The dedication and creativity of individuals in the North West who work to build better communities will be recognised in the inaugural North West Cohesive Society Awards on Thursday.
From an Interfaith Civic Commemoration at Manchester Cathedral to a football tournament for inner city kids, Remembering Srebrenica’s volunteers in the North West put on 52 community actionevents attended by thousands of people to bring communities together and unite against hatred last July.
The charity’s message in all these commemorations was to embrace difference while remembering the victims of the worst atrocity on European soil since World War Two.
Hundreds of votes have been cast online for nominees in six categories, including for Best Educational Event, Best Community-Focused Event and Srebrenica Community Champion 2016.
Volunteer event organiser, Katie Parker, who is nominated for Best Community Focused Event explained her motivation for getting involved:
“In January 2016 we visited Bosnia and met the survivors who are still dealing with the traumas of genocide, as well as the mothers of Srebrenica, who are fighting for justice on an international level. We wanted to organise an event that would pay tribute to these women and would also engage a diverse audience with the complex issues of where hatred can lead; and particularly when this affects women.”
“We really engaged with the Bosnian community in Manchester and got their involvement, too. One of the Bosnian women was in tears and told us that ‘no-one had ever done this for her community before’, this was the most successful part of the event for me, personally.”
Chair of Remembering Srebrenica’s North West Board, Elinor Chohan said:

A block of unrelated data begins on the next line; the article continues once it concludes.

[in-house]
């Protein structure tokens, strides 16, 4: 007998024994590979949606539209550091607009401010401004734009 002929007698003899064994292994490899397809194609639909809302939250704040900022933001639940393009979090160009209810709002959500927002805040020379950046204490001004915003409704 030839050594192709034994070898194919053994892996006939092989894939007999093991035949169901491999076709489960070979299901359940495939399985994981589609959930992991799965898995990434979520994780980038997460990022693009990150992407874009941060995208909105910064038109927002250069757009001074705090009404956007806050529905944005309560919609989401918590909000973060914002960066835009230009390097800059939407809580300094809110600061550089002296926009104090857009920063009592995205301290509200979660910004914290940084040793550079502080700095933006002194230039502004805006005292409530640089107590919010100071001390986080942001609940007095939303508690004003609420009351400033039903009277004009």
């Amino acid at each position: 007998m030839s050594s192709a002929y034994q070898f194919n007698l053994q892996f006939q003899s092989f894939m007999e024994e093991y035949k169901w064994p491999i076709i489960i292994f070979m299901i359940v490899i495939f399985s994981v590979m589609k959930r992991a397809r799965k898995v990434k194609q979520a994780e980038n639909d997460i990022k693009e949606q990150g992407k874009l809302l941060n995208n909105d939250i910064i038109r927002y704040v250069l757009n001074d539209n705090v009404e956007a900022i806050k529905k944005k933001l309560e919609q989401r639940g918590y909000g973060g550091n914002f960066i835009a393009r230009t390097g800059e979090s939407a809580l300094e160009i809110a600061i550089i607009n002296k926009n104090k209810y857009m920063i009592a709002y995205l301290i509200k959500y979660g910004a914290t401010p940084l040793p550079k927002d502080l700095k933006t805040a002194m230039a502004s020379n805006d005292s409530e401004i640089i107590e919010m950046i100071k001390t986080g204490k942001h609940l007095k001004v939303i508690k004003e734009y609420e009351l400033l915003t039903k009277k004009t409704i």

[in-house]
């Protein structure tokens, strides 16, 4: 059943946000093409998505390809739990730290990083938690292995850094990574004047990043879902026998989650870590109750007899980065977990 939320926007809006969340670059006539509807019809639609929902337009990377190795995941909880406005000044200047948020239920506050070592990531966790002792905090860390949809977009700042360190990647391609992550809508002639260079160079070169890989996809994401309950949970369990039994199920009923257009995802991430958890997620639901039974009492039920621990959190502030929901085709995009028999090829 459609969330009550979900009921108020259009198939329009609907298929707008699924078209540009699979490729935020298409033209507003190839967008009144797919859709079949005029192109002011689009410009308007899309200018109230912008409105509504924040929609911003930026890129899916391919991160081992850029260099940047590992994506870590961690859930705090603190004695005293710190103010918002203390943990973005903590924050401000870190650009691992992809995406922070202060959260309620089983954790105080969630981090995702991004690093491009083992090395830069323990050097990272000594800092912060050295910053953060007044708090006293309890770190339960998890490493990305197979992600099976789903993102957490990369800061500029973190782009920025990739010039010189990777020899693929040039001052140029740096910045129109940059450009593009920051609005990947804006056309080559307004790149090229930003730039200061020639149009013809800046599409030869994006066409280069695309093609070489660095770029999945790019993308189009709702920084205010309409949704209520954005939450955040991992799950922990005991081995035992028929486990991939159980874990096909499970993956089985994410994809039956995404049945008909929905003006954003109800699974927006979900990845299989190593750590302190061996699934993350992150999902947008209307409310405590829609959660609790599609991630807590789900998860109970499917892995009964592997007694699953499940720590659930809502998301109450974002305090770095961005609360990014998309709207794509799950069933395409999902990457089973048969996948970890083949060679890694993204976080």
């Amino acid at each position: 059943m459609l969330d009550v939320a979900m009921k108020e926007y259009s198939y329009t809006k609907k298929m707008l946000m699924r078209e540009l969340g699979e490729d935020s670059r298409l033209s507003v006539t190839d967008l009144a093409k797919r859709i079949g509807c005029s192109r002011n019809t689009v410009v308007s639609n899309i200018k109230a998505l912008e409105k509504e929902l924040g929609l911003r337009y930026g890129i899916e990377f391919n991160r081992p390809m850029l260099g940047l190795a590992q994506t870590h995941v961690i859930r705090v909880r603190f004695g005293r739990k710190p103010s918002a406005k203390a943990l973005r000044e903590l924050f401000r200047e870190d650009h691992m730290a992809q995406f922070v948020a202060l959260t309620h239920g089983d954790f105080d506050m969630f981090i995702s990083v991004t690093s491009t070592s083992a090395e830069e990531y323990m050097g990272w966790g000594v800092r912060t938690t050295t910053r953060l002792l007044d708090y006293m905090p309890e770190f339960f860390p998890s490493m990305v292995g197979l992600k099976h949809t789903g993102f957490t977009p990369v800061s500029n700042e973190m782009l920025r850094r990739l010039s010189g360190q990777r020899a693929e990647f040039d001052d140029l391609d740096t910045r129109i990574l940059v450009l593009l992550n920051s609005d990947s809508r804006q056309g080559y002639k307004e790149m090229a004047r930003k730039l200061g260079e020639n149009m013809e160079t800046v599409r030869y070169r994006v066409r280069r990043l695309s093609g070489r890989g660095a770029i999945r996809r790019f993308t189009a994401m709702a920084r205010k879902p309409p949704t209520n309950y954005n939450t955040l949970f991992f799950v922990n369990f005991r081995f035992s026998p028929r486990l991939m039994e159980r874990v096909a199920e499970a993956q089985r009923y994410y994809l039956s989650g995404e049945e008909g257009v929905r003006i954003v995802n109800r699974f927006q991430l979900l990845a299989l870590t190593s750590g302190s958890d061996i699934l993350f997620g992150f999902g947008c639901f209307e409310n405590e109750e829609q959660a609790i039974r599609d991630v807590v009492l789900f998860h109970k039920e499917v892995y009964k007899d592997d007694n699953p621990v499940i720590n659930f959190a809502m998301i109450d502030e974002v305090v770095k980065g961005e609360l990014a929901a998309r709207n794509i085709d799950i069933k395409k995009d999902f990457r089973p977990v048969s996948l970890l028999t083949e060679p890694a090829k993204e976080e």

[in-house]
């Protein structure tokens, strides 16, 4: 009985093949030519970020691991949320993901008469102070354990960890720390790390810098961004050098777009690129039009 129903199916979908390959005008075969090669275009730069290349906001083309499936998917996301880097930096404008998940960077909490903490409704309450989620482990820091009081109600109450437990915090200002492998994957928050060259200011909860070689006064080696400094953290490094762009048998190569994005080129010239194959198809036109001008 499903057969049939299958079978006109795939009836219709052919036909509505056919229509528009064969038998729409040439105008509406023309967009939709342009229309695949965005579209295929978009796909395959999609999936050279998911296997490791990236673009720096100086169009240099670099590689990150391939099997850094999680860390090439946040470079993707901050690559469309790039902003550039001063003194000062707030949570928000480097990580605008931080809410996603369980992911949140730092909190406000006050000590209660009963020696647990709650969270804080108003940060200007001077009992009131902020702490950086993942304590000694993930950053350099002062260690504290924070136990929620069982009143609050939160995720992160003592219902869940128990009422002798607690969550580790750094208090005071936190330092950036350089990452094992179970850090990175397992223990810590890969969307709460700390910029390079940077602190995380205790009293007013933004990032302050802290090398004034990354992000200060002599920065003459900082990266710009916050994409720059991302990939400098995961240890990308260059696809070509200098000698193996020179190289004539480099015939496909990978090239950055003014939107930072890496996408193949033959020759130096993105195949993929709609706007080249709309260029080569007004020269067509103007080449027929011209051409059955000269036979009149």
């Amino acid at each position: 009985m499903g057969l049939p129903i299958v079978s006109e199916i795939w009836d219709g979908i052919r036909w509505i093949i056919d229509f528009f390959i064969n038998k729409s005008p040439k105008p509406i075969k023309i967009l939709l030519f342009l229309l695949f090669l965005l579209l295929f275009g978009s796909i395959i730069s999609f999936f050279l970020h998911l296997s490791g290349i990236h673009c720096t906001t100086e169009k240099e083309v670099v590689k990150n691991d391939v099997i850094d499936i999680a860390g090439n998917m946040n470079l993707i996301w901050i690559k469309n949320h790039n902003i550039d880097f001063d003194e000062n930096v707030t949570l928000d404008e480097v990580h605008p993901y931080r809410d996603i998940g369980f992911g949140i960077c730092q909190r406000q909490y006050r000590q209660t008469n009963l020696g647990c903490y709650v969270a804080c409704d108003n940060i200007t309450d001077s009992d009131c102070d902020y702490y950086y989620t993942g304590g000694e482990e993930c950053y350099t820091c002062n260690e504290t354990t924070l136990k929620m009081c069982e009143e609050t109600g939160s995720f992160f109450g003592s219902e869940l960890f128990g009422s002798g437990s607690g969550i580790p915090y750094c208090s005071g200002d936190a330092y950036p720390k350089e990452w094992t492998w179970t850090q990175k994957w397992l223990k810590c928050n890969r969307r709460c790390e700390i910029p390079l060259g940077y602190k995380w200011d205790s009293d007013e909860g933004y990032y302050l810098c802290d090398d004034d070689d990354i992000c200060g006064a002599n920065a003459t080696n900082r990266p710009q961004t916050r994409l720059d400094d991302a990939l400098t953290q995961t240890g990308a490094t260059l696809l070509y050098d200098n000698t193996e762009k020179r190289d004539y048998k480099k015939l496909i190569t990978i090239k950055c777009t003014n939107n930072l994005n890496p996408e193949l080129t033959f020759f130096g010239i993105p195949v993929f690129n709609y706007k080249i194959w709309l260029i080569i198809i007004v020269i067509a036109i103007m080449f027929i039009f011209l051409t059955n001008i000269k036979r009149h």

“The time and effort that all of the nominees have put into commemorating Srebrenica is inspiring. This really shows that people in the North West want their communities to be stronger and safer by uniting against hatred and welcoming everyone regardless of their race, religion, sexuality or ability.”
Dr Waqar Azmi OBE, Chairman of Remembering Srebrenica, added:
“Never has it been more important for us to learn the lessons from Srebrenica, so it is vital that we have talented and driven individuals bringing people together. The dedication of our volunteers has meant that we put on nearly 400 community action events, attended by over 50,000 people across the UK last year. By working with schools, councils, faith organisations and other community groups we can challenge those who spread divisive messages in their efforts to breed hatred and intolerance.”
Event organisers focused on the lost generation in Bosnia who never had the opportunity to celebrate their coming of age. By helping communities to take action now, Remembering Srebrenica wants young people to join older people and help build a cohesive society for everyone.
Local councillors, educators, and Community Champions will come together at Sanam restaurant in Manchester on Thursday evening to celebrate their achievements in bringing communities together.